JOURNALIST: Did AUKUS come up at all? And what were the other differences that were discussed?

PRIME MINISTER: AUKUS didn’t come up explicitly. We discussed, though, regional stability. And we discussed the need for, for example, on Taiwan, I reiterated Australia’s support for the status quo and the positions that we take in the region. I spoke about, I’d be attending the Pacific Island Forum after this event.

JOURNALIST: Did you raise Yang Hengjun? And what are your hopes now for his release?

PRIME MINISTER: Yes, I did raise it. I can confirm I raised it.

JOURNALIST: What response did you get?

PRIME MINISTER: Well, I raised it in the meeting.

JOURNALIST: Prime Minister, now that you’ve had the meeting with President Xi, I ask you the question again, is this the man you can trust?

PRIME MINISTER: Well, it’s not a matter of people wearing, you know, a hat here. It’s building a relationship is what’s going on here. You build a relationship by engaging. And engaging is how you build a positive nature going forward. President Xi, as I said, earlier today, when asked, I have had no reason for any of the things that he has committed to me, whether in meetings or other discussions that we’ve had one on one, have been honest and straightforward. And that’s the basis of a relationship. It isn’t one where everyone just ticks off and agrees. And that was, again, the discussion that both President Xi had, but also I reiterated, that we’re not going to be defined by our differences, that where there are differences, you discuss them constructively. And through that comes understanding as well.

JOURNALIST: Prime Minister, you mentioned the part of your conversation. Did President Xi raise the issue of the extended TPP? And also, if I may, did the issue of investment come up? Is China expressing interest, you mentioned climate change, for example, is China expressing any interest in investing in critical minerals in Australia or other assets associated with the energy transition? And is the Australian Government open to that?

PRIME MINISTER: Well, it didn’t come up explicitly at all. What came up was economic engagement and the need to support multilateralism, including through that economic engagement.

JOURNALIST: Did he have any requests of you?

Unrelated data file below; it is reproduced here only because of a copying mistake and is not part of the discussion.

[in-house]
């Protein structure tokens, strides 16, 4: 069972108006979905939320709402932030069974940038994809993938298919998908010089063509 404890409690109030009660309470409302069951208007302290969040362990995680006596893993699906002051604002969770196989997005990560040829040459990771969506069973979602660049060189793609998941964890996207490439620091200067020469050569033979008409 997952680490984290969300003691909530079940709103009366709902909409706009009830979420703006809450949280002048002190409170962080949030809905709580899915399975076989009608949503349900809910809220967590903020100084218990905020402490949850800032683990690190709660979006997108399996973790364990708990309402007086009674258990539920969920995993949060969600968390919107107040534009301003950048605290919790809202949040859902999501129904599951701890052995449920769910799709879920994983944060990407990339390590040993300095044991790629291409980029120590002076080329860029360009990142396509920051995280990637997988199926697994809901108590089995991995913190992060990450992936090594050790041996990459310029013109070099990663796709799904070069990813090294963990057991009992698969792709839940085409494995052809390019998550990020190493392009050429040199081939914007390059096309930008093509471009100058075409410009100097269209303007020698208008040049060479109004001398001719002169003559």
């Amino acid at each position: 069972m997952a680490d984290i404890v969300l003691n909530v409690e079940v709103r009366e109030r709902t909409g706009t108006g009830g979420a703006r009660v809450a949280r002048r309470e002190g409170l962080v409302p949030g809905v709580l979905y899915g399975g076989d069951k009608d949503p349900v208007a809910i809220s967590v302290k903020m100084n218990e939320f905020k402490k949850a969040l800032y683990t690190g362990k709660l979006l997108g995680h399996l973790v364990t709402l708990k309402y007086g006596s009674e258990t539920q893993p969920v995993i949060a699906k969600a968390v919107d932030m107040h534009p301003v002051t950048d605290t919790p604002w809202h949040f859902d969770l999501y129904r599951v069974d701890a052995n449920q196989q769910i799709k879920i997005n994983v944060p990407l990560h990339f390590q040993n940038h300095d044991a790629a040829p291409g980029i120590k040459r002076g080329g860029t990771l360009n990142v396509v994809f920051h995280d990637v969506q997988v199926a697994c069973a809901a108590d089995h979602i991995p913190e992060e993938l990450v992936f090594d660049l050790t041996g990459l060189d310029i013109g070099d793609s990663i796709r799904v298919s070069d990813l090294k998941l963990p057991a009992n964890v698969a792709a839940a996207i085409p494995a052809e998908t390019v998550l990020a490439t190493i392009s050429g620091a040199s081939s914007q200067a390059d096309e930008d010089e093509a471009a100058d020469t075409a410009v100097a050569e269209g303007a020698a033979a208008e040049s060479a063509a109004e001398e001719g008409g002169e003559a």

PRIME MINISTER: No. It wasn’t transactional. I’ve said very clearly that one of the things that I’ve brought to this relationship isn’t transactional, isn’t you do this, and I’ll do that. It is one where positions are put openly, constructively, diplomatically and respectfully. And we are, I think, moving forward in a really positive way, as a result of the approach that my Government is taking through, not just myself, but through other ministerial engagement as well. Being able to engage in that straightforward way is the way that, I think, you build up a relationship and the way that you are able then to go forward. Because people reflect on what you’ve done in the previous meeting, has it been achieved? Yes. And that enables you to then take the next step. So, it’s not a matter of searching for just labels or breakthroughs in a way that defines and changes the relationship at a particular point in time so it’s constant. This is a dynamic relationship. We have political systems that are different. And we work in a way that understands that, that’s clear about that, and work in a way where we are always looking for what is in Australia’s national interest.

JOURNALIST: Last year, the Trade Minister Don Farrell said China had no prospect of joining the CPTPP. Is that still the Government’s position?

PRIME MINISTER: Well, the Government’s position is that the CPTPP needs to be worked, it needs a unanimous agreement by all of the parties and countries if they are going to get accession to the agreement, have to show a pattern of agreement going forward. Now, we look at any of the applicants, and I think there are six applicants, before that’s worked through with other countries. But we weren’t there to negotiate those issues today.

JOURNALIST: Just back to what you’re saying, what is the next step though? What can Australians see as success to come out of here in the future?